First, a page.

I have been a fan of America’s Got Talent for many years. There is something about people sharing their passions with the world that just lights me up. So, even though I am more a fan of talents like singing and dancing, I was excited when I heard there was a new version of the show coming out called “AGT Extreme.” I wasn’t planning on watching much. People walking on tightropes and such have never really done a whole lot for me. But then I heard about “Wheelz.”

Aaron Fotheringham was born with Spina Bifida. That is a birth defect where the spine does not completely close while a baby develops. In his case, it means that he is paralyzed from the waist down. According to a video on his website, he used to go to the skate park with his older brother Brian and watch him do stunts sitting behind the fence. But Aaron has never been one to sit on the sidelines. He decided he wanted to do some of the same stunts his brother did on a skateboard but using his wheelchair. Apparently, he fell badly on his first attempt, but as soon as he tried again, he was hooked.

He is the first person to successfully perform a backflip in a wheelchair at the age of 14, and a double backflip at the age of 18. These days he performs with Nitro Circus and is considered a wheelchair motocross athlete. I have been loosely following him for years. I’m always impressed when anyone with a disability overcomes obstacles and laughs in the face of what people tell them is impossible. Although some of the things he attempts, in my opinion, are certifiably insane,  “Wheelz” has always had my respect.

One of the reasons I was glad to see the first video of him being on AGT Extreme is because I think what he does is incredible, and it was nice to see him get some national exposure. When he was talking to the judges, he told them that he “can’t ride a bike or a skateboard but life gave him a different set of wheels.” He was attempting a 40-foot front flip up a ramp in his wheelchair. If things went well, he would land on the other side.

As he got ready for the stunt, there were butterflies in my stomach, and I was just watching the video. I can’t imagine what he was going through, especially because, during a conversation with Simon Cowell beforehand, he admitted that he doesn’t always land this stunt. With the crowd cheering his name, he gave his wheelchair one final push and flew down the steep ramp. Then he totally wiped out.

The best part of the whole video for me was what happened next.

He got back up.

After getting himself situated in his wheelchair, he looked at the judges and said: “Are we good for another try?” Without really waiting for an answer, he went to the stairs and started climbing them on his butt, the way little kids sometimes do. He asked that someone bring up his wheelchair for him. Simon Cowell urged him not to try again, assuring him that he had done enough. But everyone with a disability knows that when you are attempting to do something you aren’t always successful at, there is a point when it gets personal. And there is no backing down. Aaron asked that the crowd be quiet before he tried again, and the look on his face told me that he was running through the whole process in his head. This time when he flew down the ramp, the outcome was different. He completed the 40-foot front flip, and he stuck the landing. I was so excited as I watched that I yelled “YES”! My voice was so loud that I scared my dog. But it was totally worth it.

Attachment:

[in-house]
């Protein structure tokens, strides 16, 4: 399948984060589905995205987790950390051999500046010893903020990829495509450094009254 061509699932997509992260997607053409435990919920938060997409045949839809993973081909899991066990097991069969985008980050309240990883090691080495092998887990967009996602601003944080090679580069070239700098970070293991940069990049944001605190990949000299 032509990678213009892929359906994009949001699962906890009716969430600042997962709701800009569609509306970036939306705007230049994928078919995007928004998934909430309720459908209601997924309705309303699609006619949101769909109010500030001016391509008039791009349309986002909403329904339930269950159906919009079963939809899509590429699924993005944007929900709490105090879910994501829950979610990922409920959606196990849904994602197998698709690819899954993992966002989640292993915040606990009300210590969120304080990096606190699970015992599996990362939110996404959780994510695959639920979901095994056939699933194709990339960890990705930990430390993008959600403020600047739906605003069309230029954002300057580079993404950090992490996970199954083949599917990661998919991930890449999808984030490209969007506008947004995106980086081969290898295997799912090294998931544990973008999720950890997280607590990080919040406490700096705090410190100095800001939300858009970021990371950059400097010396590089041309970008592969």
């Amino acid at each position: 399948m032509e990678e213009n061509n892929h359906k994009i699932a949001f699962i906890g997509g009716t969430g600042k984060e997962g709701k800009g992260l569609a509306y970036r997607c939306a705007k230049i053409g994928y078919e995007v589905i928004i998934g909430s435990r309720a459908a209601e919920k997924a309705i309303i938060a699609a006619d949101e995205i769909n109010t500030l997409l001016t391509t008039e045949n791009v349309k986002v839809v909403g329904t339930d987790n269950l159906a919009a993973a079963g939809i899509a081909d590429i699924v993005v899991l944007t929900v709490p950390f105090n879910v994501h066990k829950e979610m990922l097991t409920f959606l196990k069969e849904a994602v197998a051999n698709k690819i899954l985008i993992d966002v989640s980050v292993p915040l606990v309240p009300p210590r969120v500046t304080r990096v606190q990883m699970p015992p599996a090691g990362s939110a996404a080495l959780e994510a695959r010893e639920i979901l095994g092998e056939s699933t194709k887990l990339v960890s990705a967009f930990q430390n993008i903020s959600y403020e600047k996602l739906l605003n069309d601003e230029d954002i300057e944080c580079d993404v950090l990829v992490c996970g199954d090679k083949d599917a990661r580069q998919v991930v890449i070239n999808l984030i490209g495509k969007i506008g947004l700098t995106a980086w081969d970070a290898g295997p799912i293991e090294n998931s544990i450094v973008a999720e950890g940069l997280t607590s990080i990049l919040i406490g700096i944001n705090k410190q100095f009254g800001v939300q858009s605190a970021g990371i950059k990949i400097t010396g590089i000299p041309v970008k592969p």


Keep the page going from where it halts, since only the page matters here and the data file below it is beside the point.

Nikki Bella, who is a judge on AGT Extreme, gave him the golden buzzer for his efforts, meaning that he was going straight through to the live show. She told him that he was going to touch the world and that he was the living definition of never quitting.

At the finals for AGT Extreme “Wheelz” attempted an even riskier stunt, the same 40-foot jump but with a backflip in the middle. Unfortunately, he didn’t stick the landing in either attempt. Therefore, he came in second on the show.

It may sound cheesy, but to me, “Wheelz” won a long time ago. By his example, he is showing kids with disabilities that the world can be as big as their dreams are and not to let anything hold them back from what they want to do.

Character and courage are not defined by how many times you fall, but instead by how many times you get back up.

Keep going, “Wheelz.” You are a true Roll Model. You are absolutely amazing!